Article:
Life in the Gaza Strip is conducted above and below ground. The phenomenon of smuggling tunnels in Rafah is well-known, and it is also known that there are tunnels in Gaza
for military use, leading to different locations, but this information was and is on a need-to-know basis, hidden just outside of the public view.
The tunnels serve several purposes: As hiding places for terrorists, as storage locations for weapons and basic supplies, and as a place for long stays in times of emergency. They are camouflaged for deception during combat and ready for service in the scenario of an Israeli ground invasion. In recent years, some of the tunnels were converted for use as hidden rocket launchers.
When necessary, a window opens and the launcher emerges, returning immediately inside its camouflaged window after shooting.
The conversion of tunnels for rocket launching began soon after the lessons of Operation Cast Lead were realized by senior military elements in Gaza. They understood that rocket launchers had become very easy targets for the IDF, due to Israel's technological superiority.
Initially, they tried firing from populated areas, inside schools and even cemeteries, but relatively precise counterterrorism efforts demanded they find another solution. The conversion of tunnels provided places for hiding and harboring terrorists, and made the firing of rockets more efficient, especially during Operation Pillar of Defense.
As launch locations spread throughout the Gaza Strip, an intricate underground network was created. In between the tunnels are large gaps, intended to preserve the ability of terrorists to fire rockets after an IDF attack, even if one tunnel is hit. According to sources in Gaza, this method of managing shooting locations proved itself during Pillar of Defense, when there were no fatalities of men in the launch pits.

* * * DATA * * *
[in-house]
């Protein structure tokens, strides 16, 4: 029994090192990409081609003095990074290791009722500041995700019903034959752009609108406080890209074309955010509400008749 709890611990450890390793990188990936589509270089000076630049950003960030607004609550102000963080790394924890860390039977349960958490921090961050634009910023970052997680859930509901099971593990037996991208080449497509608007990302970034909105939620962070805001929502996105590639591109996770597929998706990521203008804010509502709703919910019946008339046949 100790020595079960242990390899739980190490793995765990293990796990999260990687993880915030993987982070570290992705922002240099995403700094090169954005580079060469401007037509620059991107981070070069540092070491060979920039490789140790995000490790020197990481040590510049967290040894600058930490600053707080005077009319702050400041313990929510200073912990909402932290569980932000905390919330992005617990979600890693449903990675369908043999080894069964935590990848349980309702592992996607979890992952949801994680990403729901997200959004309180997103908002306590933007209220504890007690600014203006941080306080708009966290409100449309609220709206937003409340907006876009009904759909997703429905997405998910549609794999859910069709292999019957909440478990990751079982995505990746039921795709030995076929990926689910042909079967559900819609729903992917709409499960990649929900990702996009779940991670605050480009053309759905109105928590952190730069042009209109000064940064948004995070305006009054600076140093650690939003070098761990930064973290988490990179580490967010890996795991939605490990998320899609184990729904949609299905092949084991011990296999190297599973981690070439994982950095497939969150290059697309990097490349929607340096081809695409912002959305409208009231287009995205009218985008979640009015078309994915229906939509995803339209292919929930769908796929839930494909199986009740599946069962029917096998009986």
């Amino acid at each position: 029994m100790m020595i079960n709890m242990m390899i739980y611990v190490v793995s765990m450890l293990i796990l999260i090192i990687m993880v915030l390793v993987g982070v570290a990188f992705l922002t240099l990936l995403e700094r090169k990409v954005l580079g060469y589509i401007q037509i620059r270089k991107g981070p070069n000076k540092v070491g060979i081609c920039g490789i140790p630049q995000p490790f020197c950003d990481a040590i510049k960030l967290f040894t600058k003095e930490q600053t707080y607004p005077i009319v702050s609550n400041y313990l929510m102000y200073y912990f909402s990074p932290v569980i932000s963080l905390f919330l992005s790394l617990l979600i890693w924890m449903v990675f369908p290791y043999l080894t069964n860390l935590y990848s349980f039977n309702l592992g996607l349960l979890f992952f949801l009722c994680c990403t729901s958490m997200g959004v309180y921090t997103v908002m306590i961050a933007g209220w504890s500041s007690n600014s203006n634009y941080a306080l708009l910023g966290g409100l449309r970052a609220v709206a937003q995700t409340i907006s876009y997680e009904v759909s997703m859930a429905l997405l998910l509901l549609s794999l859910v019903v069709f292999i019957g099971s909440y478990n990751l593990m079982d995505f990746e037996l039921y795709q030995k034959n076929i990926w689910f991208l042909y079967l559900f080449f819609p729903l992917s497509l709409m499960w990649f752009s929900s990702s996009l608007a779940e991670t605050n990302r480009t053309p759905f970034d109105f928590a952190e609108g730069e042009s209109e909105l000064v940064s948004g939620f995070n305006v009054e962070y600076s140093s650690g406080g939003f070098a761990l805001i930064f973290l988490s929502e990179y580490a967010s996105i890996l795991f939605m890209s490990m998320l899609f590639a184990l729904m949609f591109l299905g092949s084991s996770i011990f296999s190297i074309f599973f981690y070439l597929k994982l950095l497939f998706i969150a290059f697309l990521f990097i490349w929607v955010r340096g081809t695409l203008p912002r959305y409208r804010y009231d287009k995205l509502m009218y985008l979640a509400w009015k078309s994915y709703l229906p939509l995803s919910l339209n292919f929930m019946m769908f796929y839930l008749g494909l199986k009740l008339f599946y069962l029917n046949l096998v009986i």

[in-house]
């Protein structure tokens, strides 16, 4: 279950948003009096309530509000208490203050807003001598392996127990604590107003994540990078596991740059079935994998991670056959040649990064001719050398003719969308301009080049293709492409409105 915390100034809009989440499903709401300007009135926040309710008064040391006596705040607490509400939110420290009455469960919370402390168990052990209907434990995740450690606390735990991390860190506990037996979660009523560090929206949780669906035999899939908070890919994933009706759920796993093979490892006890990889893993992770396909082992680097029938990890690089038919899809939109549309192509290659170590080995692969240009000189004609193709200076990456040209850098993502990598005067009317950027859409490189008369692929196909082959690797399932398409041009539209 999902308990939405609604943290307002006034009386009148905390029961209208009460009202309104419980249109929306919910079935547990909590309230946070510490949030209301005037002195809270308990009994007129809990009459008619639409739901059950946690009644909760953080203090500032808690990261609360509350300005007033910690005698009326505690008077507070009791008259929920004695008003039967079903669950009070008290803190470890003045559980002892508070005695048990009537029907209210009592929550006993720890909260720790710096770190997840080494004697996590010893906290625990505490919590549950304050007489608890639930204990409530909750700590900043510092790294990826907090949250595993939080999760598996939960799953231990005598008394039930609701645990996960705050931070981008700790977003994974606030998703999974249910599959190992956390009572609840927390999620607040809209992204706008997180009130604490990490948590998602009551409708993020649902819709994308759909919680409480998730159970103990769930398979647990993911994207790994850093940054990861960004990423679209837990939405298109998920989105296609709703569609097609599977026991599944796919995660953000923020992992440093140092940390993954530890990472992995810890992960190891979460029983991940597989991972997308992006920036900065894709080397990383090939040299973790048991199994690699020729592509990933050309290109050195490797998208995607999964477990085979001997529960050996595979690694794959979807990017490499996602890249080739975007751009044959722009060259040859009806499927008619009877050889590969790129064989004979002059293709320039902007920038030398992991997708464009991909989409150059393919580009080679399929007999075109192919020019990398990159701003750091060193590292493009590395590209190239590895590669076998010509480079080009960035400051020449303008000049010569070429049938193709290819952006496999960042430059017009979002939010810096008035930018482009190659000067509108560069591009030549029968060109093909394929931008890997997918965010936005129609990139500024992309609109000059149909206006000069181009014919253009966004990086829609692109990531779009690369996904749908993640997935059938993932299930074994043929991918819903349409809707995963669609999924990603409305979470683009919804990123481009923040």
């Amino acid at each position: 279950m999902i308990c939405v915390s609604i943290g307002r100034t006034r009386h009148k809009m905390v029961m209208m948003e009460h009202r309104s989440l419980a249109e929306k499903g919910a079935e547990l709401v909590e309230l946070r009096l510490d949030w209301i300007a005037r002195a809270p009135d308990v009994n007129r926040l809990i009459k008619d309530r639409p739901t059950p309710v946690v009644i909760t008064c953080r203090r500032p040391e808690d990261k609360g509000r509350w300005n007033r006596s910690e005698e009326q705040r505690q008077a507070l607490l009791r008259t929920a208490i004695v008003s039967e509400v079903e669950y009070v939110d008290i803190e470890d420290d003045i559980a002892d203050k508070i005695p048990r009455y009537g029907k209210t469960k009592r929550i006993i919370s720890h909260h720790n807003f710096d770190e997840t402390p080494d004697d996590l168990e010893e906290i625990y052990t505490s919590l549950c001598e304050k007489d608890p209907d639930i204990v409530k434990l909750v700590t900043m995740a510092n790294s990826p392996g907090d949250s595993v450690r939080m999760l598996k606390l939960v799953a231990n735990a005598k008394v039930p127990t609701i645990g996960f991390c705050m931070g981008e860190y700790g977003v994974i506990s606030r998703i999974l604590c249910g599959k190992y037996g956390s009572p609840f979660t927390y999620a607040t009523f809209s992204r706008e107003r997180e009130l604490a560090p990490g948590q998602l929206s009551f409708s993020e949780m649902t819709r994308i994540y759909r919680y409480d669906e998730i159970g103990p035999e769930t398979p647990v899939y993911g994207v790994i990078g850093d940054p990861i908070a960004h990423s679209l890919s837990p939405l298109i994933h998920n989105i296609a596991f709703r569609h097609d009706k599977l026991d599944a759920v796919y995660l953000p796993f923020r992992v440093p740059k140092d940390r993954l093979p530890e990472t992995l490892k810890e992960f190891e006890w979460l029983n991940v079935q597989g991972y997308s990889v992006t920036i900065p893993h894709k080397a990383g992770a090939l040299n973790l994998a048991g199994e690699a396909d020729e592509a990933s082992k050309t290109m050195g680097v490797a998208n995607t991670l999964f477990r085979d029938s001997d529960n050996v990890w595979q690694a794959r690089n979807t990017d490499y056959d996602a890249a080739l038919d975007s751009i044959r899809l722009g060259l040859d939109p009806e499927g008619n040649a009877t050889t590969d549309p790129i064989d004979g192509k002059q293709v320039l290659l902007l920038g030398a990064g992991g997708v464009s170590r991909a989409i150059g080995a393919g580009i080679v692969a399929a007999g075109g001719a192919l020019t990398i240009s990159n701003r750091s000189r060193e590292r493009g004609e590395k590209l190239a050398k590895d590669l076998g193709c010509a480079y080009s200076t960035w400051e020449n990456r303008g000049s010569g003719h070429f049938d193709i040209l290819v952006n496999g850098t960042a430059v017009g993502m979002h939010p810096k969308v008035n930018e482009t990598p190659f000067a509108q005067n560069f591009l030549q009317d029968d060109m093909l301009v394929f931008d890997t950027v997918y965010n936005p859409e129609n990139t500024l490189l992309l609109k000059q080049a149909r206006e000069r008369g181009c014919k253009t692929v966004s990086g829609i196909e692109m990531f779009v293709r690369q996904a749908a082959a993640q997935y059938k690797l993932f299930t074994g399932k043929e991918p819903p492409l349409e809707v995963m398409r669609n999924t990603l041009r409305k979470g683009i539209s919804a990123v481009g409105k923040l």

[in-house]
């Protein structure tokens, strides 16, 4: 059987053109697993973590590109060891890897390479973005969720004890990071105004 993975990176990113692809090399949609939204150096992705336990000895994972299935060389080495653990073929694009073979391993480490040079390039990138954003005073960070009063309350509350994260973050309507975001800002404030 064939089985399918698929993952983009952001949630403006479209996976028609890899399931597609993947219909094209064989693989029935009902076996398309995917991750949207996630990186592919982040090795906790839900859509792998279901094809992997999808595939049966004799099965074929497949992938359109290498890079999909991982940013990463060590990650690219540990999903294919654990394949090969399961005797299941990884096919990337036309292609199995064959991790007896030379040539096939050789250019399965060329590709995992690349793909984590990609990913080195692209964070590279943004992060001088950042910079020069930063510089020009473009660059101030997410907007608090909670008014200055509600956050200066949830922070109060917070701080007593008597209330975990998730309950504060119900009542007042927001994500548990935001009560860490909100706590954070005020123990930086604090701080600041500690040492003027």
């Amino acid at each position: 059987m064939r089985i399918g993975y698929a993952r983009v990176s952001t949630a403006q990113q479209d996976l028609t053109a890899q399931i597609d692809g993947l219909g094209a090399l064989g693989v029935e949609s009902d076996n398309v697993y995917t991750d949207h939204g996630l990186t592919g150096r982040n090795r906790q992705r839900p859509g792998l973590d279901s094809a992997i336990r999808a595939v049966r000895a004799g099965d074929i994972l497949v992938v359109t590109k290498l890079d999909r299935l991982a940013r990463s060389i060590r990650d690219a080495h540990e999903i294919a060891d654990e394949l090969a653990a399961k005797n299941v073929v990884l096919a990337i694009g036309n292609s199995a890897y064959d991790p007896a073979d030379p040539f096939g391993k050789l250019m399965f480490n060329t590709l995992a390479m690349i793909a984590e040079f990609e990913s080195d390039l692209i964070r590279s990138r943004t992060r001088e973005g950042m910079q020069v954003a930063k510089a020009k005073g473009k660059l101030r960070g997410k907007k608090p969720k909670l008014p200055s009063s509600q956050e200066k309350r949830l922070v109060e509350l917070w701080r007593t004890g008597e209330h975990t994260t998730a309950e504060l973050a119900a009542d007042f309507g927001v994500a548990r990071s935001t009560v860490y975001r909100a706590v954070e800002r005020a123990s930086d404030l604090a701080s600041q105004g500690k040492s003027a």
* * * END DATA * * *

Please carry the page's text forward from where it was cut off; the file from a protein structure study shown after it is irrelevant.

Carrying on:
The person responsible for the launch, in fact, is the same person who digs the tunnel,
and he acts according to the decisions of his commanders.
The Gaza tunnel project is organized, well thought out and does not allow for independent operators to get into the act. All tunnels are coordinated among the various military wings and include their registration. The paths of the tunnels and methods of entry are recorded and tracked.
The tunnels are divided into four districts: North, Gaza City,
Central and South. In event of a ground invasion, the head of each sub-district, along with his counterparts, is responsible for defining boundaries of activity. Leading each tunnel is a single person. In order to ensure confidentiality, the tunnel leader's name is kept secret, as is the tunnel route. Only the tunnel’s diggers and those responsible for the sub-district know this information.
All military factions in Gaza may dig a tunnel, but only after coordination with the responsible district. The average excavation
lasts about four months, and most are dug by hand at night. Each tunnel is accurately calculated.
The military factions have agreed that that all of Gaza is legitimate ground for digging of tunnels for military purposes. When a tunnel is dug near the border fence, those responsible for its planning inform the landowner, according to security considerations, emphasizing to him the inherent separations: Everything above ground belongs to the landowner; everything below ground is the responsibility of the military faction.
The excavation also includes financial compensation if necessary. Compartmentalization of information continues under all phases of the tunnel’s creation, thus, while some landowners know that there is a tunnel under their land, they do not know its course.